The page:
No, I'm not lost, just busy.
Sydney's well worth a visit, not just because I live there and we
could meet up ! The harbour's lovely, the theatre , music, museums
etc. and shopping are good, and you can explore beaches or mountains.
Perhaps stay in Manly and cross to the city by ferry.
Melbourne I've only been to twice, once recently, and it seems to
revolve around cafe society - lots and lots (and lots) of little
eateries at all prices, with outdoor tables open from breakfast time
on. Again, good theatre etc.
Brisbane pretends it's cosmopolitan, but isn't very. Wonderful
wonderful gardens at Roma Street worth seeing even if you don't know a
blind thing about plants.
Surfers Paradise is the tourist area on the Queensland Coast - it has
a tendency towards tacky kitsch, which I rather enjoy. If you're
anywhere near there, do the day trip up Tambourine Mountain, for views
and craft shops.
Off the Queensland coast are various tropical island resorts, which
are just that, tourist resorts. Swim, snorkel, eat, be entertained.
Cairns surprised me by really being cosmopolitan in feel, though it's
a small city - lots of European travellers, mostly young, come to see
the Barrier Reef, good shops, good eateries, nice selection of tourist
things to do. Visit the Atherton tablelands and about halfway there
there's a genuine Swiss restaurant. A couple of interesting aboriginal
tourist dance troupes, and a treetop cableway through and above the
Many people find a visit to Uluru (Ayers Rock) and the "Red Centre" a
highlight of their visits - I've never been there.
The Snowy Mountains are a magnet for skiers in winter (June, July,
August), but charming and much more relaxed to visit in summer when
you can often rent a chalet at a fraction of its winter price.
Tasmania - the little island state off the bottom of the mainland -
can now be reached by overnight car ferry from Melbourne or Sydney,
and considers itself very English. Charming villages and B&Bs to stay
Canberra's the capital city, compact, very planned, excellent Art
Gallery, lots of fancy government architecture.
Wherever you go on the tourist circuit you will hear more than you
ever wanted to know about the ecology and the environment. This is in
stark contrast to the attitudes in any little country town that hasn't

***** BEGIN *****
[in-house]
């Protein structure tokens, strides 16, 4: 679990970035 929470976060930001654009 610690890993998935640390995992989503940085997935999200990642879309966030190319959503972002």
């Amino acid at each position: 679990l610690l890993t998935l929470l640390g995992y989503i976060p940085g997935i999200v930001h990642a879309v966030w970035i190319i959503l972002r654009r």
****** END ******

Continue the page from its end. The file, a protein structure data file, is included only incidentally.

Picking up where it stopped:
yet been "gentrified", where people cheerfully ignore all rules about
keeping dogs on leashes etc. as not applying to them.
A lot will depend on how much time you have. There's lots of
accommodation of all qualities and all prices. NEVER, ever pay rack
rate at any hotel. There is always a discount except at very cheap
places and during huge events like the World Cup (even then I scored
a small discount at a Holiday Inn - just not the big one I usually
get.) I'd probably only advance book essential dates, like the first
couple of days, and the ones before departure, and otherwise
freewheel. Sites such as :
will give you lots of choices.
Top end accommodation is world standard (and Aussie chefs are now
first rate, though there's a current fashion for drawing on your plate
with the sauce. All Australian service is "cheerful and friendly"
rather than "discreet", and at the bottom end of the market it's
positively chummy. Top end now give you sensible late checkout times,
middle end will give you them if you ask unless the timing really
matters, bottom end still think everyone wants breakfast before 8am
and want you out by 10 am. As long as the solitary maid is still three
doors away (she usually is) the trick is to open your door at five to
ten and be seen to be loading your car.
Other than that remember that "old" means mostly mid-Victorian.
My favourite place ? It tends to be anywhere I haven't see yet. But I
like Bowral in the Southern Highlands, and it's a good base from which
Ignore probonopublico (this time, anyway), Australia's a good place to
visit and to live - most of the time. As for the cricket, Laksman's
been brillaint, but Australia's won the last two matches (best series